Using the Room as your Agenda
simple tools to help “get everyone on the same page”
In this series of videos and articles, I’m working through some essential ideas on how you, as a facilitator need to think through the challenge of bringing people together. When the stakes are high, when the salaries in the room stack up, it’s worth making sure that the time a group spends in a room is spent well. I think groupthink is a crime and that helping people really *think together* is a rare and special opportunity. If you’re a facilitator, it’s your job to make sure no one’s time is wasted…and what’s more, people get to extraordinary results! No pressure, right?
Use the Space to help people think through the challenge
If you like watching videos, you can skip all the tiresome reading and just lean back and listen to me talk about these tips and tricks for the next ten minutes!
Weeks 1–5 are all here, write ups and videos, if you want to dig in and get more.
Facilitation, Conversation Design and Workshop creation.theconversationfactory.com
Thinking Alone: Working through the workshop in your head
I’ve talked about this before and recently on the podcast, but the experience of a group of people, coming together and doing real facilitated work, is an experience design problem. I use a few simple frameworks to help me work through that challenge.
Today I talk with Jim Kalbach, author of Mapping Experiences, an amazing resource for anyone who wants to help a group…theconversationfactory.com
Open, Explore and Close
The 5 Es of Experience Design and the Conversation Pyramid are handy mental models, but nothing beats Open, Explore and Close. It’s how I organize most of my facilitation work.
The Conversation Pyramid is for you…it’s a tool for you to think about the challenge a team is facing and how to break up the challenge into parts. Open, Explore and Close is unique: Somehow it works best when you tell people about it. Why? Because it’s creative gravity.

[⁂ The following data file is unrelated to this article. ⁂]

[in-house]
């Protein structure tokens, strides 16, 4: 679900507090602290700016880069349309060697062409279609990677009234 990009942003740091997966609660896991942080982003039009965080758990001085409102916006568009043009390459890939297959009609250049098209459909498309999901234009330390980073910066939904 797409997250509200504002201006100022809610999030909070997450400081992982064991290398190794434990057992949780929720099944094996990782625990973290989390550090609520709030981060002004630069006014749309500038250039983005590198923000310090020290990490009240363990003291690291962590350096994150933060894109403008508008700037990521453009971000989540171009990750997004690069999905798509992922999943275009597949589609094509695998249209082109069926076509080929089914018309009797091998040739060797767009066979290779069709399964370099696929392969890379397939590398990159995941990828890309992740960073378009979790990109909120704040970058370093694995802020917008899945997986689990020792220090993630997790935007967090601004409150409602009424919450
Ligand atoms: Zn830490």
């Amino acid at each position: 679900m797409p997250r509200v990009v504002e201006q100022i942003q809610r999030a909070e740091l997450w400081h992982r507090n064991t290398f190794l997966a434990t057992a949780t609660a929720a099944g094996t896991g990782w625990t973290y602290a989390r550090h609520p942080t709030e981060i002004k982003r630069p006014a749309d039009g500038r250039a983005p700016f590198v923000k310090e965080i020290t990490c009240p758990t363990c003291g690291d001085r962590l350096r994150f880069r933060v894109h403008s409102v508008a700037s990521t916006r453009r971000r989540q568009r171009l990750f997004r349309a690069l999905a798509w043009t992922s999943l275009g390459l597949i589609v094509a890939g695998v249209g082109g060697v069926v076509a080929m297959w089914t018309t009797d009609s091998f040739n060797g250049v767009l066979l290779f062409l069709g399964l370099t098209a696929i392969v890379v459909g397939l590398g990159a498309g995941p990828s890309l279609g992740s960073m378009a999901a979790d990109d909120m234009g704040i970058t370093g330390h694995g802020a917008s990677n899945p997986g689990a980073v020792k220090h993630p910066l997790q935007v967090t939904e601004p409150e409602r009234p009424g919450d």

When you tell people:
“We’re going to land on a great solution in a given amount of time *if* we give ourselves time to Open (diverge) and Explore (develop) great insights and options. Then Close(converging) will get us where we want to be!”
…they believe it.
Open, Explore and Close Mapped to the Room
When you take the Open, Explore and Close framework and map it over your work room, suddenly, the whole room is your agenda. Each area of the room is dedicated to one mode of thinking, just like at Disney!
Using your Tool to divide Time
If you’re trying to get your team to map a current experience, it makes sense to give each section a set time. The power of the tool is that it gives us a reason to move forward, to shorten the deep sidetracking conversations that can happen. The whole meeting doesn’t have to be swallowed whole. We have only a little time together…and we’re going to hit on each part of the Experience map. The Framework helps frame our conversation, containing it and driving it forward.
Using our body language to Move Things Forward
Now we can zoom in and out on our agenda. We have a *big arc* of Open, Explore and Close…and each wall is an area of focus that we break down into smaller chunks of space and time.
As facilitators we can move the conversation forward simply by moving our gaze, or visual focus, where our group is standing. Just by rotating 30 degrees and walking a foot to the right, we’re on a new topic. People might drag behind, but the visual power of a whole-room agenda is hard to resist.
So if you want to herd cats, stop relying on a powerpoint or a word document agenda. Make the whole room your agenda. Move through the room as you would move through the agenda: Confidently, fluidly, clearly!
If you made it this far, you’re a peach…and you might want to sign up for my newsletter to catch the next episode.
You might also want to watch a *full hour* of me coaching one of my clients on visual facilitation. We covered a lot of this material and a lot more. I’ll be writing it up on my podcast soon, but you can enjoy the uncut session here in the meantime: